We’ve always loved apocalypse stories, and perhaps we love them more, now, that the earth is burning. There’s no shortage of voices clamouring to capture our decline, but if I got to choose, the voice of the apocalypse would be Lee Maracle.
Maracle is the award-winning author of several books, including Bobbie Lee, Indian Rebel, Sundogs and Celia’s Song. She has witnessed her share of destructive endings. The residential schools, the assassination of Martin Luther King, 9/11. All of these moments were the death of something, and all of them find their way into her latest collection of poetry, Talking to the Diaspora.
In the collection, Maracle gives voice to the pain and love that coexist in memory. She holds the two with an equal weight. I would choose Lee Maracle as the voice of the apocalypse because if we listen to her, we might be able to change the ending into something that grows from peace, not anger.
I spoke with Maracle at her office in the First Nations House at the University of Toronto.
Haley Cullingham: There’s a line in one of the poems in the new book, in which you say you want to witness the beauty of a lie.
Lee Maracle: Yes. I love that one. The first time I saw it in a book was Trevanian. I thought he was Basque, because he lives in Basque territory, but it turns out his grandmother was Onandaga, and his grandmother told his mother stories and his mother told them to him. So he’s Armenian, which is interesting enough, and Onandaga, from Canada. And he’s one of my favourite writers—Shibumi, I don’t know if you’ve ever heard of it, but if you get a chance to, read it. The Eiger Sanction, which Clint Eastwood turned into a movie. He doesn’t write Native stuff. Except for one story. But he’s longhouse, and it just made so much sense to me, because my grandfather said it. He said, you’ll never understand the truth until you understand the beauty of a lie.
My father got Alzheimer’s, and my half sister—he had two wives—and I went to visit him, and he said, “Where’s your mother?” As though we were the same sister with a single mother. And I said, “She’s busy, dad.” And my sister looked at me, horrified. And I just went, “No.” She’s younger, so she listened. And she walked out of there, “You out and out lied to him!” I said, “Yeah, he doesn’t need to grieve them all over again.” He doesn’t know they’re dead. And one’s been dead twenty years, and the other ten years. So his memory was so lapsed, that he didn’t know his wives were dead, and he didn’t know that we had two different mothers. I said, “All that explaining, just to hurt him? The lie was beautiful,” I said. And she said, “Yeah, it was. I never thought of that!”
Last time, I said, “Daddy, she’s dead.” And he started to cry and he said, “Did I at least go to the funeral?” So heartbreaking. It hurt me, I think, more than it hurt him, because I said, “Yes you did, Dad. You went to the funeral.” He went to the funeral of both women. But that was what I got from that. People demand honesty, which is in the moment, but the truth is, we need to be at peace. And we need to reconcile to ourselves. So sometimes, the lie is better. Makes us more peaceful. And in the story Shibumi, this guy who is chilly, and dysfunctional, and an assassin, finally transforms, and has this epiphany, that he loves this woman. He finally finds love, toward the end of the book. And they bomb his house and blind her. And she’s in the hospital, and she said, “Did they get the house?” And he said, “Yes.” And she says, “But not the garden?” He was building a Shibumi garden. And he says, “No.” And of course, they did bomb the garden. But he thought, she’s going to be in the hospital a year. She will never see it. So he’ll just build another one. And it made her so happy that they didn’t ruin his garden. He felt joy for the first time in his life. So that’s another example of the beauty of a lie. And I think it’s something, about longhouse people, that we understand. That in not saying the truth, there is peace.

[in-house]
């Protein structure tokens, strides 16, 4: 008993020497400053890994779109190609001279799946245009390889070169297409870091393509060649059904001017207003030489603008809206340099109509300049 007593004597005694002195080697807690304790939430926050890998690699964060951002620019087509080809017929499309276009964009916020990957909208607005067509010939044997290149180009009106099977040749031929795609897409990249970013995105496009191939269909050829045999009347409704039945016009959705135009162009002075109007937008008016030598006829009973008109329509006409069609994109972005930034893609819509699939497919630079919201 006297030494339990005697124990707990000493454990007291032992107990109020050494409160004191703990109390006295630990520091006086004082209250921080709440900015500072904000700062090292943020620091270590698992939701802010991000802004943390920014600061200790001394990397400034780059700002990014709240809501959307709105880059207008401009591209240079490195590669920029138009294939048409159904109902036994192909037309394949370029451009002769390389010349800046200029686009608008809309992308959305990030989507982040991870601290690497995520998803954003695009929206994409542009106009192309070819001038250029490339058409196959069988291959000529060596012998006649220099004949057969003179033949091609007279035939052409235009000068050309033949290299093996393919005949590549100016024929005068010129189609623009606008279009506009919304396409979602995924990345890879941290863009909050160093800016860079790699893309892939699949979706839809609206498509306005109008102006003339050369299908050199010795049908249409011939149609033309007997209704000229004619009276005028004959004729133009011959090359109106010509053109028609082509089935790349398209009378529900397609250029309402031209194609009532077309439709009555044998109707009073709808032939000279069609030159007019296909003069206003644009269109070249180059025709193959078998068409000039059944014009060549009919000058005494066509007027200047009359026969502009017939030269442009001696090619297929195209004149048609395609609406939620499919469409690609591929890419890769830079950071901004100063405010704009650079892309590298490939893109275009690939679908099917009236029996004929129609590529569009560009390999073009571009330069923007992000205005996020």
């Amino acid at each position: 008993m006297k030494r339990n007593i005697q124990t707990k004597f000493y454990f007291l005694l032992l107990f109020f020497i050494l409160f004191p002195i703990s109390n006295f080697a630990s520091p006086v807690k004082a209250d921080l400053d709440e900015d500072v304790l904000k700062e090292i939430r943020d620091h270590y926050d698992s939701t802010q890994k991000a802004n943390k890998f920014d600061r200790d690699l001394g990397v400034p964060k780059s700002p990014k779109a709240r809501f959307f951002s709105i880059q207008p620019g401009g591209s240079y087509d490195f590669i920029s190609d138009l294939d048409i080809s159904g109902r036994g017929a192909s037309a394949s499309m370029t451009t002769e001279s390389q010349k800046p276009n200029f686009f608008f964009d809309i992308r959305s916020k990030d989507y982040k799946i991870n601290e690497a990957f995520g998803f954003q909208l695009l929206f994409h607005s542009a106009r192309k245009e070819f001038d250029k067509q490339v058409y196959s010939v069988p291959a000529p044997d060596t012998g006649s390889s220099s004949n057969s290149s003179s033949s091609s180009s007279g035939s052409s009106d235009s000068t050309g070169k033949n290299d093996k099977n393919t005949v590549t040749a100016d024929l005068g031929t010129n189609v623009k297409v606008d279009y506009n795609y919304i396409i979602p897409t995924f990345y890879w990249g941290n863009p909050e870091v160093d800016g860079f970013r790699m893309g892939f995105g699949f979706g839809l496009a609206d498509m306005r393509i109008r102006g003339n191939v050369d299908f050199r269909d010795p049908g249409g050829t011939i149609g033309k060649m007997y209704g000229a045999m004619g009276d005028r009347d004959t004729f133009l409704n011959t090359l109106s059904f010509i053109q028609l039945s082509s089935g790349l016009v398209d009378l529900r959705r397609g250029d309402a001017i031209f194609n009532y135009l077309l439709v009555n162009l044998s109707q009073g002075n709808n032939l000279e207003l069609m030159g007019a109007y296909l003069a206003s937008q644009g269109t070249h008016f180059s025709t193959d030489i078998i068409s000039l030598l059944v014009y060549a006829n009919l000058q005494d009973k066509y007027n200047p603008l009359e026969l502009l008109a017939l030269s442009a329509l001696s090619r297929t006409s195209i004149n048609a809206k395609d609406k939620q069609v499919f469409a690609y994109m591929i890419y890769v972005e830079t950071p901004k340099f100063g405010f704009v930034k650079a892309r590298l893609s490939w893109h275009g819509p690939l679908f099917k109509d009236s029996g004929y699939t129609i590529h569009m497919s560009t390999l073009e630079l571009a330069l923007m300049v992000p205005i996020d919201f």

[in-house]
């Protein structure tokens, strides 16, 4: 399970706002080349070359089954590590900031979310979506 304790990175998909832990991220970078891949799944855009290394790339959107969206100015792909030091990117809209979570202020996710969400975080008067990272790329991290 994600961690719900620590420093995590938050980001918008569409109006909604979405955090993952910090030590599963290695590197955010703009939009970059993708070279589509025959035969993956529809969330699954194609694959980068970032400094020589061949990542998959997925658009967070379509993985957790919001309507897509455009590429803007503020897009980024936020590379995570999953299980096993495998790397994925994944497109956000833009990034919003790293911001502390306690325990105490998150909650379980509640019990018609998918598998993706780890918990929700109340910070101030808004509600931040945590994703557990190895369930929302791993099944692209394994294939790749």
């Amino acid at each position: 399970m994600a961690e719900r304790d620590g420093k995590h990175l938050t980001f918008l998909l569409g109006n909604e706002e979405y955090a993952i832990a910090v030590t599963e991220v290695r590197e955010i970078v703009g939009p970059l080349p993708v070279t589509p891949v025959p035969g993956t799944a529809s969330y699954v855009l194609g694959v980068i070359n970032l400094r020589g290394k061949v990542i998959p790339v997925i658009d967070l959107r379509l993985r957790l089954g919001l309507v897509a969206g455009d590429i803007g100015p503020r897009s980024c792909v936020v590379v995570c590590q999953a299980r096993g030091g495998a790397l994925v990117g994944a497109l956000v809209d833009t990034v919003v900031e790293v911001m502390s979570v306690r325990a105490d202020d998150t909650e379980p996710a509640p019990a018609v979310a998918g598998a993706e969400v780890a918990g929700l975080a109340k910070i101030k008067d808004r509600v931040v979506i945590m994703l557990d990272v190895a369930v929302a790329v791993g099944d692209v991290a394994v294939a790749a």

Does that mean that there’s room for multiple truths?
No, it means that peace is always what is necessary. That whatever you do, let it contribute to peace. Now, you can get yourself into all kinds of trouble, and our tricksters do, shooting for that and missing. You can lie and get caught.
That happened to me once. My husband did not want me to take my children to the dentist and get root canals. They were too young, he said. So I took them anyway, and I said, “Don’t tell your dad that you went to the dentist.” So then he says, to the youngest one, “Did you go to the dentist?” And she starts to cry! And I said, “Yes she did.” And he said, “You said you weren’t going to take them.” And I said, “Yes, I did say I wasn’t going to take them.” “You lied to me.” “Yes I did.” [Laughs] When you’re caught you’re caught! “I lied to give you peace.” I said, “I lied to give you peace. I was unsuccessful at executing it, and now you are not peaceful.” And he started to laugh. He couldn’t get over it. He would tell people that story. “And THEN she said, ‘And now you are not peaceful,’” and he’d start laughing. And they’d look at him like he was crazy but he enjoyed it so much. When I was caught, I always owned it. I never backed down from myself, and he thought that was pretty funny too, that I had lied, and I had been caught lying, and instead of saying sorry, I just said “I was unsuccessful at making you peaceful. I was going for something and I didn’t succeed.”